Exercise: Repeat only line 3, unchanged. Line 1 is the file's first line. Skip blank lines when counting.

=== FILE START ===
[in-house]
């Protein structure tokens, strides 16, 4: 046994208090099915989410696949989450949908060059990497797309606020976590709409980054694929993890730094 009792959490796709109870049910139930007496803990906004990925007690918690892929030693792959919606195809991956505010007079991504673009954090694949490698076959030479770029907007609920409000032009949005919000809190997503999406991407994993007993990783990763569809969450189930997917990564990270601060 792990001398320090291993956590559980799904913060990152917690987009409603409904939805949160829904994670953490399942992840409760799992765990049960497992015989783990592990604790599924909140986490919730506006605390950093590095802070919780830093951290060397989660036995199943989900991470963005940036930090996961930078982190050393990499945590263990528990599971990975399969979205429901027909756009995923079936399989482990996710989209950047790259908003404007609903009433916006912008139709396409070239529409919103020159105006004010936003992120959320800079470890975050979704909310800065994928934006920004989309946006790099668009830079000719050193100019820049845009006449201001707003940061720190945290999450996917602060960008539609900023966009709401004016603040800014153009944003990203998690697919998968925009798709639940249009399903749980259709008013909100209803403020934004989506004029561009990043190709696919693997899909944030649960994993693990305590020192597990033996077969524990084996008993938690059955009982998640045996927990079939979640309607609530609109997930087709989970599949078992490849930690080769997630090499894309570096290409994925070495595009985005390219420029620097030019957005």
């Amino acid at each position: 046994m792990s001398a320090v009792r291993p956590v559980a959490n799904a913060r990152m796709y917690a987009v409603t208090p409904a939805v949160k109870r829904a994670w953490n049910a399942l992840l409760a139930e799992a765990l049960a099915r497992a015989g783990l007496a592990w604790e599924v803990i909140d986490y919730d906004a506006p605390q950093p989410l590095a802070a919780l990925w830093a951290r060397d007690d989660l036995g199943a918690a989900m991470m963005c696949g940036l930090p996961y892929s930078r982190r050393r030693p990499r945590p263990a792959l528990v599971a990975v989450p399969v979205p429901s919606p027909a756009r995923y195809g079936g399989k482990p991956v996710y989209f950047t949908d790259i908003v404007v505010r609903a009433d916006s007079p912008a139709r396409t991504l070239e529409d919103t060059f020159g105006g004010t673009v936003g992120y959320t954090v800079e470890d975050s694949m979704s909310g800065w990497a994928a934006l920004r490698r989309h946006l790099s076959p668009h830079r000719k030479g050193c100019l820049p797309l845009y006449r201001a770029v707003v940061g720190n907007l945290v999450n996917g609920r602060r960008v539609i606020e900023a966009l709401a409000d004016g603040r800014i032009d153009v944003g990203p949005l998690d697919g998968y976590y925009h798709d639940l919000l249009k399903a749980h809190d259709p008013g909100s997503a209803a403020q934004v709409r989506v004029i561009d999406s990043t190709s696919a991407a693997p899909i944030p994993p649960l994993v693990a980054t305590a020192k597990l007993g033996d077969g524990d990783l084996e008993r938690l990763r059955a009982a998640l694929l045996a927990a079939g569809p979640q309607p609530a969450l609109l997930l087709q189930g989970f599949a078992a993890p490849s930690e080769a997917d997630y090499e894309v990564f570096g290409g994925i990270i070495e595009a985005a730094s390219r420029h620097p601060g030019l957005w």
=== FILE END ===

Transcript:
């Amino acid at each position: 046994m792990s001398a320090v009792r291993p956590v559980a959490n799904a913060r990152m796709y917690a987009v409603t208090p409904a939805v949160k109870r829904a994670w953490n049910a399942l992840l409760a139930e799992a765990l049960a099915r497992a015989g783990l007496a592990w604790e599924v803990i909140d986490y919730d906004a506006p605390q950093p989410l590095a802070a919780l990925w830093a951290r060397d007690d989660l036995g199943a918690a989900m991470m963005c696949g940036l930090p996961y892929s930078r982190r050393r030693p990499r945590p263990a792959l528990v599971a990975v989450p399969v979205p429901s919606p027909a756009r995923y195809g079936g399989k482990p991956v996710y989209f950047t949908d790259i908003v404007v505010r609903a009433d916006s007079p912008a139709r396409t991504l070239e529409d919103t060059f020159g105006g004010t673009v936003g992120y959320t954090v800079e470890d975050s694949m979704s909310g800065w990497a994928a934006l920004r490698r989309h946006l790099s076959p668009h830079r000719k030479g050193c100019l820049p797309l845009y006449r201001a770029v707003v940061g720190n907007l945290v999450n996917g609920r602060r960008v539609i606020e900023a966009l709401a409000d004016g603040r800014i032009d153009v944003g990203p949005l998690d697919g998968y976590y925009h798709d639940l919000l249009k399903a749980h809190d259709p008013g909100s997503a209803a403020q934004v709409r989506v004029i561009d999406s990043t190709s696919a991407a693997p899909i944030p994993p649960l994993v693990a980054t305590a020192k597990l007993g033996d077969g524990d990783l084996e008993r938690l990763r059955a009982a998640l694929l045996a927990a079939g569809p979640q309607p609530a969450l609109l997930l087709q189930g989970f599949a078992a993890p490849s930690e080769a997917d997630y090499e894309v990564f570096g290409g994925i990270i070495e595009a985005a730094s390219r420029h620097p601060g030019l957005w």